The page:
Sunday Roast and Signature Snacks at 12:51 by James Cochran

I met a foodie at the bar of Tayēr + Elementary back in October and we chatted about life, food, cocktails and wine. He asked me to recommend a wine region to visit, I told him about Priorat, and he went there a few weeks later. I asked him for restaurant recommendations for my next time in London and, among many others, he suggested 12:51, so I booked. And I booked for Sunday Roast instead of the 5-course tasting menu for which 12:51 is perhaps better known because I had missed Sunday roast on my last two Sundays in London. So I insisted on working one into our schedule the third time around, but I also wanted to try James Cochran’s jerk buttermilk fried chicken so voilà: Sunday Roast at 12:51.

Originally from the town of Whitstable in the east, James was born to a Vincentian mom and a Scottish dad, a joint heritage that shines through in his bold and ballsy cooking. His menu reads like a timeline of his culinary upbringing – his jerk fried chicken no doubt influenced by his mum’s West Indian cooking, a creative oyster dish telling of his first chef job at Wheeler’s Oyster Bar, the inventive flavor combos of his time spent with Brett Graham at The Ledbury, and the homely comfort-food element of his work at (also Brett Graham’s) Michelin-starred pub The Harwood Arms. He opened 12:15 on Upper Street in Islington in 2018, the same year he won Great British Menu, which he won again two years later. During lockdown James also opened Around the Cluck, a fried chicken burger spot that has become an Islington staple. And though 12:51 is today perhaps best known for the 5-course taster, which features daring ingredient combos (e.g.: cured mackerel, rhubarb, blood orange and dill or fermented celeriac, confit egg yolk, XO emulsion, apple, celeriac tea, nasturtium and marigold), the Sunday roast has been making waves as well. It regularly pops up on “London’s Best Sunday Roasts” lists and, after dining there, I understand why.

We started out with a pair of Jersey rock oysters, dipped in tempura batter and deep-fried to crispy perfection. These were served on the half-shell in a pool of very frothy, foamy and airy-light peppercorn sauce and sprinkled with thin shavings of cured beef, whose nutty, umami vibed nicely with the acidity and heat of the pepper sauce and the low-tide brine of the oyster.

Chef James’s Jamaican jerk buttermilk fried chicken came next, his best known dish. The chicken thighs were left to marinate in buttermilk and jerk spice for over a day, the acids denaturing the protein and leading to super soft, tender bits of dark meat. These were then coated in a combo of tapioca starch and semolina and deep-fried until golden brown. They were served with the chef’s signature Scotch bonnet pepper jam, which brings fabulous layers of acid, sweetness and heat to the already well-seasoned chicken. Crushed corn nuts sprinkled over the top add a pleasant sandy texture, while coriander cress contributes a pop of freshness and color.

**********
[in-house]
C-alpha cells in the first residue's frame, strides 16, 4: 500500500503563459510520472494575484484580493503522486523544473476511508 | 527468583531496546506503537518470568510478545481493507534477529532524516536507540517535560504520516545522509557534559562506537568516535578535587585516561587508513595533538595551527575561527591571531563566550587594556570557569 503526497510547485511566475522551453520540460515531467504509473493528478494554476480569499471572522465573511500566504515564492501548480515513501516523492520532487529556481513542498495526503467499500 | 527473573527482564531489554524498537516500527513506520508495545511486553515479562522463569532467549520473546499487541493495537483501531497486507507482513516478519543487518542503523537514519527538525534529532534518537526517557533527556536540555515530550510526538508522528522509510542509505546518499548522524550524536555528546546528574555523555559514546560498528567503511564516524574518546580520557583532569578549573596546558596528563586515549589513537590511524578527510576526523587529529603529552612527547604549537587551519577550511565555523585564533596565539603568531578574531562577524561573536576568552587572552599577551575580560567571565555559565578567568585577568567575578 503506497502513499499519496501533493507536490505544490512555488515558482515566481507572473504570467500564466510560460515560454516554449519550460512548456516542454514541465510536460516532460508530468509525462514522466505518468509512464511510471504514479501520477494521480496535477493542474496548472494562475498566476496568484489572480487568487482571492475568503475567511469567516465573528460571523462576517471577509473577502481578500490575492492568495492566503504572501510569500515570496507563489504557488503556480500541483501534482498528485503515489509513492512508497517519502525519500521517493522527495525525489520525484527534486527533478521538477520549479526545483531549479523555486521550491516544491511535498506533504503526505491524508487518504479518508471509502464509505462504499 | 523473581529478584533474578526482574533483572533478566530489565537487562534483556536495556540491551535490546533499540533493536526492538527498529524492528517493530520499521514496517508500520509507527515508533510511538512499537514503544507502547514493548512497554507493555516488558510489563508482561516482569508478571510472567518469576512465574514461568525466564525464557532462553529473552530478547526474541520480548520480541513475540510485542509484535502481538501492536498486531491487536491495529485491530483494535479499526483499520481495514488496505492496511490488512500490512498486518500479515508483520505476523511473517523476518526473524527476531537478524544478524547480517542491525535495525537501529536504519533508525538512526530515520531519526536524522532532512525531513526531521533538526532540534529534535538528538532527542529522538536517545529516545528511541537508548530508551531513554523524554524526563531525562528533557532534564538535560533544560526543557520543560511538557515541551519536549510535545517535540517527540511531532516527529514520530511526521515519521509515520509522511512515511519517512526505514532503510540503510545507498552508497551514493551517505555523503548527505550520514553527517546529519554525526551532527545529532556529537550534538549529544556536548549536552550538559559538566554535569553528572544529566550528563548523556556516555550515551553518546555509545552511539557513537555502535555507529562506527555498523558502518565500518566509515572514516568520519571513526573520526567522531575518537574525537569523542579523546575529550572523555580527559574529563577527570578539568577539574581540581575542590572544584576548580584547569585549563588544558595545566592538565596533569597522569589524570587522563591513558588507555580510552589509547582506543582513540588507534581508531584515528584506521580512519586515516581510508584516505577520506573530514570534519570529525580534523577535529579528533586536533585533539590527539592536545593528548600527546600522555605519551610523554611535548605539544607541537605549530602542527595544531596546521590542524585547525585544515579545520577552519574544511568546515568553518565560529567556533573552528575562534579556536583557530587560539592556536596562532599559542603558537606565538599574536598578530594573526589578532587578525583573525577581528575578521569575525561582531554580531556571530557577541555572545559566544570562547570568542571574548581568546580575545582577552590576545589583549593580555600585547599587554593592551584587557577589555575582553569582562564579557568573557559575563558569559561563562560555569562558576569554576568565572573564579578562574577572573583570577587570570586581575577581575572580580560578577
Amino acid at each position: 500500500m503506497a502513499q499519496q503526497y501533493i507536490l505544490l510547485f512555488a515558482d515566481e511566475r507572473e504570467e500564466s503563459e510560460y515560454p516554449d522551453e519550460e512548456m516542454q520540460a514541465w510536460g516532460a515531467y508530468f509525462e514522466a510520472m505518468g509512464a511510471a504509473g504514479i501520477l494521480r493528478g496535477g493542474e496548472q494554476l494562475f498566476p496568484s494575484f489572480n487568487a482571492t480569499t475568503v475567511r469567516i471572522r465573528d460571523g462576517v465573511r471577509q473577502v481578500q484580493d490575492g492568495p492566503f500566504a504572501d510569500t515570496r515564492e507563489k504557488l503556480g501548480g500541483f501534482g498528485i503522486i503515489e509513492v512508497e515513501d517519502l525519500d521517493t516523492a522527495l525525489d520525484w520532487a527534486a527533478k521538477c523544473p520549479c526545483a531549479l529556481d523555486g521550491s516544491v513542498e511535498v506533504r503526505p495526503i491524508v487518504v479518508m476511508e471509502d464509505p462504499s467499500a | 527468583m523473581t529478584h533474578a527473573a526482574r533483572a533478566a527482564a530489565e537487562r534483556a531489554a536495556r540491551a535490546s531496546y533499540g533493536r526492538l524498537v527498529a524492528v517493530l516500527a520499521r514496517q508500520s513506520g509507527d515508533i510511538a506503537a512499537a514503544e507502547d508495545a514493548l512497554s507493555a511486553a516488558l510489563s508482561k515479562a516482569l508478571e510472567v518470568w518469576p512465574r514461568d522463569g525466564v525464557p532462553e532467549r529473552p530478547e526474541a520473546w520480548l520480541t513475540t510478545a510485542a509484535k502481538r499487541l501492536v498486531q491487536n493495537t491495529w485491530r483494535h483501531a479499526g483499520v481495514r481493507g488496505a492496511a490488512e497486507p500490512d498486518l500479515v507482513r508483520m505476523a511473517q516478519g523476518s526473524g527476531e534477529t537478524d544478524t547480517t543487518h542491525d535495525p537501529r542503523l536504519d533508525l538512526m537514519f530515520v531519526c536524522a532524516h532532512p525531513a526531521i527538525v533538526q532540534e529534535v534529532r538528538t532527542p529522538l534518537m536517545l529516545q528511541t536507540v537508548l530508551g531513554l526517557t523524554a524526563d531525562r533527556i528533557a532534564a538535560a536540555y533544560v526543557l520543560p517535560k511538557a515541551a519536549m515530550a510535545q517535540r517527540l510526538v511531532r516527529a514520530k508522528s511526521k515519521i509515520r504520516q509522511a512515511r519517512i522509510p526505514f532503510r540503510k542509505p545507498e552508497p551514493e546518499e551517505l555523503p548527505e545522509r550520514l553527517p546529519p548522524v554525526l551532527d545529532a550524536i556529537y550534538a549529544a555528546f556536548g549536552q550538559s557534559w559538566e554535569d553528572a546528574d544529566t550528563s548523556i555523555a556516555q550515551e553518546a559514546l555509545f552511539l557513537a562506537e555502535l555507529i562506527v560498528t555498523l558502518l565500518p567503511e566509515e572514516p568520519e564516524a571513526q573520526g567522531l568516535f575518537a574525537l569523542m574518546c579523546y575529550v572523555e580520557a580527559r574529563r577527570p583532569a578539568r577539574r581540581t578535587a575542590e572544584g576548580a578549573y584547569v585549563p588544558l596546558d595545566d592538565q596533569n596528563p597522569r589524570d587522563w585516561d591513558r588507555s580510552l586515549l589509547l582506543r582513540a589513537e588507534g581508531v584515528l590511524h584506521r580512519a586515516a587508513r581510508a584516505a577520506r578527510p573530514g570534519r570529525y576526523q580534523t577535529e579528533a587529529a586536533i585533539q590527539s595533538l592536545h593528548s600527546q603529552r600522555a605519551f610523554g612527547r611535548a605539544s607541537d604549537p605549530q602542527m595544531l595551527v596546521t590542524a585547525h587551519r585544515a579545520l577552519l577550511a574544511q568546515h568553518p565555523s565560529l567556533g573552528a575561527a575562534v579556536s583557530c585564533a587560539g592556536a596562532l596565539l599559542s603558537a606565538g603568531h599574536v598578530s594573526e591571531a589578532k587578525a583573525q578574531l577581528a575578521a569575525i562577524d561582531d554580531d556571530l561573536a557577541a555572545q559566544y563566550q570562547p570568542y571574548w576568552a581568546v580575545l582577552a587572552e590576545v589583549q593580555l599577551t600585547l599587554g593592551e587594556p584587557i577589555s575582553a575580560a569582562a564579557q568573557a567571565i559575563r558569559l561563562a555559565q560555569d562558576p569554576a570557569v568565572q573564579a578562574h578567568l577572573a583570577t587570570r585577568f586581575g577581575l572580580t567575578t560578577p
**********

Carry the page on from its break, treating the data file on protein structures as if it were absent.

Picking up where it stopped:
And then the roast began, but first a very spicy Bloody Mary made with Black Tow vodka, spiked with Scotch bonnet pepper jam and served with a piquant tajin rim. We got our individual plates before the shared items came, and kept coming, rich and tasty British banchan that ended up totally covering our table.

The star of the show was the savory, juicy 42-day-aged Irish beef sirloin, which was roasted to a perfect blush pink and served with a sprinkle of coarse salt that brought out its mellow umami. Next to that was a handsome wedge of smoky, char-grilled Hispi cabbage, drizzled in a tangy seasoned mayo, a chunk of sweet roasted onion doused in smoked bone marrow gravy and a golden pillow of Yorkshire pudding, crispy on the outside and eggy, kind of chewy on the inside. A generous bit of extra gravy was provided in a gravy boat on the side, which we poured all over everything, making especially sure to get the delicious liquid deep into the nooks and crannies of the pudding. It was smoky, nutty and packed with beautiful beef essence, a silky-smooth, fatty blanket of flavor.

As if the sirloin wasn’t enough meat, a bowl of slow braised beef brisket was served on the side. Nothing particularly fascinating about this dish, just really nice, juicy beef served in shreds with some chives sprinkled over. Perfect to tuck into the grooves of our Yorkshire pudding and wet with a bit more gravy for a delectable meat-and-pastry mouthful. Yum.

That truffled caulifower cheese tasted like playing hookie from school on a Friday afternoon. Buxom, bumpy florets were mixed up in a creamy, cheesy bechamel, topped with oodles of grated cheddar and baked until everything came together. Truffle was incorporated with a very light touch, adding just a hint of its earthy, funky essence instead of overpowering the delicate sweetness of the cauliflower and nutty cheese. A very decadent and tasty gratin.

But let’s talk about the potatoes, a humble ingredient elevated to its highest form. The perfect two-bite chunks were roasted in beef drippings, giving them an extra bit of savory, umami flavor. They were spectacularly crispy on the outside and creamy yet firm inside and they were served with this divine whipped horseradish cream, which lent the perfect sinus-clearing heat to each bite. Awesome.

I have only good things to say about this meal at 12:51 by Chef James Cochran. The food was fantastic, the portions generous, the deal fine for £26 a head. Service was fast and perfectly pleasant, the vibe was on point, the Bloody was strong. I only wish we could have stayed another 15 minutes before heading out to catch the Stansted Express.

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